In recent years, understanding alcohol addiction and the need for treatment have both become more common and acceptable. As awareness has grown, treating addiction as an illness, rather than a character flaw, personal weakness, or an issue of self-control, has become the norm. However, treatment options in the US are often limited to 12-step programs, like AA, or other abstinence-only treatment methods.
But, what happens when traditional methods don’t work? And why do they work for some people and not others? These questions and have led addiction experts and scientists to look further into alternatives for more effective methods of treating or even curing addiction altogether.
In 1994, their efforts gained a promising boost forward with the development of a drug called Naltrexone. An FDA-approved prescription medication for alcohol dependence, Naltrexone is the primary treatment used in the Sinclair Method.
So, What is the Sinclair Method for Alcoholism and how does it work? To answer these questions and others, here is everything you need to know about the Sinclair Method, Naltrexone, and how treatment works:
What Is the Sinclair Method?
Simply put, the Sinclair Method is an alcohol-dependence treatment method designed by Dr. John Sinclair that focuses on ending addiction to alcohol through use of the prescription drug Naltrexone. The Sinclair Method uses Naltrexone to help regulate, or control alcohol consumption, rather than using an abstinence-only or 12-step approach to treating alcoholism.
What is Naltrexone & How Does it Work?
When a person consumes alcohol, it triggers the release of pleasure endorphins in the brain. These endorphins are what create the “buzz”, or intoxicated feeling we experience from drinking alcohol. For some people, this pleasureful intoxication can turn into a craving so strong, an addiction develops.
The more alcohol they consume, the more their brains crave the feeling the rush caused by endorphins when they drink. This craving, and the reliance on alcohol to achieve it, can lead to excessive drinking and ultimately, an addiction to alcohol that is difficult or even impossible to control.
Naltrexone is an FDA-approved prescription drug used to treat alcohol dependence. When taken at least one hour before consuming alcohol, Naltrexone blocks the “happy” endorphins, or pleasure receptacles in the brain normally released through alcohol. By blocking the pleasure endorphins, Naltrexone is able to retrain the brain to dissociate drinking alcohol with the pleasure felt from the endorphin-rush triggered by drinking.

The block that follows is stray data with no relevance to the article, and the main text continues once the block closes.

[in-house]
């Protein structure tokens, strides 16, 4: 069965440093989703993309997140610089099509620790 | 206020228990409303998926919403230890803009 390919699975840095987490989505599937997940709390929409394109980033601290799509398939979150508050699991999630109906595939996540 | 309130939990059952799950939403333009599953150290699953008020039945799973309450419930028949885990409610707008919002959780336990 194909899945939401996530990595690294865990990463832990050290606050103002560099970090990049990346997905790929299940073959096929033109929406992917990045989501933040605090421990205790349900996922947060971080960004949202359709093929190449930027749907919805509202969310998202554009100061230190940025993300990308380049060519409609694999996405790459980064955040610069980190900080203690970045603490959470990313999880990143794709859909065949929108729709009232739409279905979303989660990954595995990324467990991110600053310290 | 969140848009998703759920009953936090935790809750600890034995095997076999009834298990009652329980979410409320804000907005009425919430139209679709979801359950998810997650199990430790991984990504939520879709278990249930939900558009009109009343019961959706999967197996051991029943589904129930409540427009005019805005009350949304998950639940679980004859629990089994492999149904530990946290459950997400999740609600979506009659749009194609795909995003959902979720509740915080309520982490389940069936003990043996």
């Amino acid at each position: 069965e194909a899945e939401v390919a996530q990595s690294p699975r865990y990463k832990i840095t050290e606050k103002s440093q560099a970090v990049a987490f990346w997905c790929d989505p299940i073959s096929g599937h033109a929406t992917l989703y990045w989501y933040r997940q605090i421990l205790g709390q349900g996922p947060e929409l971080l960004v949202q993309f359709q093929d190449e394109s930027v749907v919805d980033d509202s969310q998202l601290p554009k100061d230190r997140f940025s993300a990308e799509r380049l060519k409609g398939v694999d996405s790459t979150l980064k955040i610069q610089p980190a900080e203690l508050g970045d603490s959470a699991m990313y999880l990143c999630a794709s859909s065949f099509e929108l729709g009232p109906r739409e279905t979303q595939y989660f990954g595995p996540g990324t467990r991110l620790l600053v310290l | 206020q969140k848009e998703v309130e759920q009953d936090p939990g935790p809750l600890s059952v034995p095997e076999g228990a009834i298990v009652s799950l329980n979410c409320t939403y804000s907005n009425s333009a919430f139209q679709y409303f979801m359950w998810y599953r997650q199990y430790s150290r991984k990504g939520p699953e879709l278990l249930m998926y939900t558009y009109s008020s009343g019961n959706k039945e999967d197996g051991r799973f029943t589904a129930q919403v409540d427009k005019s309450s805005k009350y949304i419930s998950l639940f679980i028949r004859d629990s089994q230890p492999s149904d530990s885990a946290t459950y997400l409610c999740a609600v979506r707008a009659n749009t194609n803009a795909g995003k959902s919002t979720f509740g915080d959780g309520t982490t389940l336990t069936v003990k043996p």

Since the endorphins are blocked, the person no longer feels “buzzed” or the rush of pleasure and intoxication induced by consuming alcohol. Over time, the body stops making the connection between alcohol and feelings of pleasure, or intoxication altogether, and thus the craving for alcohol stops.
Free from the obsession for alcohol, a person can begin to regain control over when, how much, or even if they drink at all.
Abstinence-Only vs. The Sinclair Method
The difference between the Sinclair Method and Abstinence-only treatments, like AA or other 12-step programs, is that the Sinclair Method recognizes that not drinking doesn’t end addiction. In fact, according to recent studies on alcoholism, abstinence makes the brain more preoccupied with thoughts of drinking and will intensify cravings, even after years of sobriety.
No matter how long someone remains sober, they still have an addictive brain and must rely on attending meetings or avoiding situations where alcohol is present, sometimes for the rest of their lives.
Many people find they’re unable to sustain this type of sobriety long term. Relapse rates for alcoholics are high, even after a prolonged period of abstinence, or participation in AA or another 12-step program. Relapsing after a long stretch of abstinence can be very dangerous for an alcoholic. Often, it results in bouts of binge-drinking which can lead to alcohol poisoning, or other destructive behaviors that are life-threatening.
It is often even harder for an alcoholic to stop again after a slip when years of sobriety suddenly go up in flames. The realization that even after all their hard work staying sober, their addiction hasn’t improved and they’re right back where they started after just one drink can be difficult to come back from.
So, why does the Sinclair Method sometimes prove more successful at treating alcohol dependence than other traditionally-accepted, abstinence-only methods? The reason is simple–addiction is a neurological disorder based on the brain’s association between alcohol and pleasure. In order to be successful in ending an alcohol dependence, we need to successfully end our brain’s association with alcohol consumption and feelings of pleasure, which is what Naltrexone achieves over time.
Abstinence does not change this critical association.